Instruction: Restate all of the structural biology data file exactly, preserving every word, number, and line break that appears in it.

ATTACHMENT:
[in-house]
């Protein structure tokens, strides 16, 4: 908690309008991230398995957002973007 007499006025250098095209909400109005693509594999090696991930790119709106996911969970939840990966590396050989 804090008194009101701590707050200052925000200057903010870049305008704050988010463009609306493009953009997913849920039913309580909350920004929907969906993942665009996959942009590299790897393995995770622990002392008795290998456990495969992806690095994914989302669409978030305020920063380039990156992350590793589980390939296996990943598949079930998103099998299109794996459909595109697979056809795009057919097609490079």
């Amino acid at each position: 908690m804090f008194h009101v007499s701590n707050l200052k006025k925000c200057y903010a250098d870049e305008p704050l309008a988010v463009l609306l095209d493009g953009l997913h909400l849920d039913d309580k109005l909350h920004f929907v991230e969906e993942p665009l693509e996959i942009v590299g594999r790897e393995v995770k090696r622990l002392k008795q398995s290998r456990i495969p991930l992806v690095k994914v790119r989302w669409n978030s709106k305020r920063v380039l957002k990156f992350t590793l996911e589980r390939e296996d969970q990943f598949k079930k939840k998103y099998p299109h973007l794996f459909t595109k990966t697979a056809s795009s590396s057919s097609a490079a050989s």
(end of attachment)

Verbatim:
[in-house]
């Protein structure tokens, strides 16, 4: 908690309008991230398995957002973007 007499006025250098095209909400109005693509594999090696991930790119709106996911969970939840990966590396050989 804090008194009101701590707050200052925000200057903010870049305008704050988010463009609306493009953009997913849920039913309580909350920004929907969906993942665009996959942009590299790897393995995770622990002392008795290998456990495969992806690095994914989302669409978030305020920063380039990156992350590793589980390939296996990943598949079930998103099998299109794996459909595109697979056809795009057919097609490079």
């Amino acid at each position: 908690m804090f008194h009101v007499s701590n707050l200052k006025k925000c200057y903010a250098d870049e305008p704050l309008a988010v463009l609306l095209d493009g953009l997913h909400l849920d039913d309580k109005l909350h920004f929907v991230e969906e993942p665009l693509e996959i942009v590299g594999r790897e393995v995770k090696r622990l002392k008795q398995s290998r456990i495969p991930l992806v690095k994914v790119r989302w669409n978030s709106k305020r920063v380039l957002k990156f992350t590793l996911e589980r390939e296996d969970q990943f598949k079930k939840k998103y099998p299109h973007l794996f459909t595109k990966t697979a056809s795009s590396s057919s097609a490079a050989s």